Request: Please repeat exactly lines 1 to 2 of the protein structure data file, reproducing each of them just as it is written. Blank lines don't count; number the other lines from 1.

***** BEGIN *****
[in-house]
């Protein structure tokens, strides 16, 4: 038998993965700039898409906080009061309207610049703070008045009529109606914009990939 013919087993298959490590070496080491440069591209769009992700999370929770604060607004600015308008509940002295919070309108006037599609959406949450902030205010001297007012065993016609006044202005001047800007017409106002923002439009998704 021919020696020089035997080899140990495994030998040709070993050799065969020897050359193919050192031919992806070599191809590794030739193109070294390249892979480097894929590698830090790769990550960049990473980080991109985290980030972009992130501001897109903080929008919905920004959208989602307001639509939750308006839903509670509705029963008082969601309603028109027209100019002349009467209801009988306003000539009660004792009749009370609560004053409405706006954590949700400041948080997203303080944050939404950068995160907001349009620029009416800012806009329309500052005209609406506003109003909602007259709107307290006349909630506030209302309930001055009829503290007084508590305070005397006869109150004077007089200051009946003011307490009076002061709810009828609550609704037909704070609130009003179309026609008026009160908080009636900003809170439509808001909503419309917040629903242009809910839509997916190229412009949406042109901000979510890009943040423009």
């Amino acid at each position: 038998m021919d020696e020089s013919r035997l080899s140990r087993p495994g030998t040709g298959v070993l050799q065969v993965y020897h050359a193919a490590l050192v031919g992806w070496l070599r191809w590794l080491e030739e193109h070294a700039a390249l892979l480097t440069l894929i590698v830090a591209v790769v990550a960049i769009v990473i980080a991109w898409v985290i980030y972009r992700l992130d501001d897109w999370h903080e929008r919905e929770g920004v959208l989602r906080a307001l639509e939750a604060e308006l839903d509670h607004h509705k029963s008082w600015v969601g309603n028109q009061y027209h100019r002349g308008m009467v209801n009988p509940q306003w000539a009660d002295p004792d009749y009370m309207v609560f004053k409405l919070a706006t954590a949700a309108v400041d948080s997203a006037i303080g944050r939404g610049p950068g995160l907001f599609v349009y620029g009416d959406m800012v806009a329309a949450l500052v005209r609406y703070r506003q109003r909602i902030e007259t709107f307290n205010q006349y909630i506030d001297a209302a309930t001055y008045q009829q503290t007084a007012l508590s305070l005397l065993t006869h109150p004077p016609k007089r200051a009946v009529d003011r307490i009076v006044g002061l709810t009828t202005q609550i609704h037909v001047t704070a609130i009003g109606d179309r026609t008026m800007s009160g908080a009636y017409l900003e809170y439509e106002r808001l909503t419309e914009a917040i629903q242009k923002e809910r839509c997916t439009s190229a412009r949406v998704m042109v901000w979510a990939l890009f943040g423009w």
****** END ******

[in-house]
């Protein structure tokens, strides 16, 4: 038998993965700039898409906080009061309207610049703070008045009529109606914009990939 013919087993298959490590070496080491440069591209769009992700999370929770604060607004600015308008509940002295919070309108006037599609959406949450902030205010001297007012065993016609006044202005001047800007017409106002923002439009998704 021919020696020089035997080899140990495994030998040709070993050799065969020897050359193919050192031919992806070599191809590794030739193109070294390249892979480097894929590698830090790769990550960049990473980080991109985290980030972009992130501001897109903080929008919905920004959208989602307001639509939750308006839903509670509705029963008082969601309603028109027209100019002349009467209801009988306003000539009660004792009749009370609560004053409405706006954590949700400041948080997203303080944050939404950068995160907001349009620029009416800012806009329309500052005209609406506003109003909602007259709107307290006349909630506030209302309930001055009829503290007084508590305070005397006869109150004077007089200051009946003011307490009076002061709810009828609550609704037909704070609130009003179309026609008026009160908080009636900003809170439509808001909503419309917040629903242009809910839509997916190229412009949406042109901000979510890009943040423009």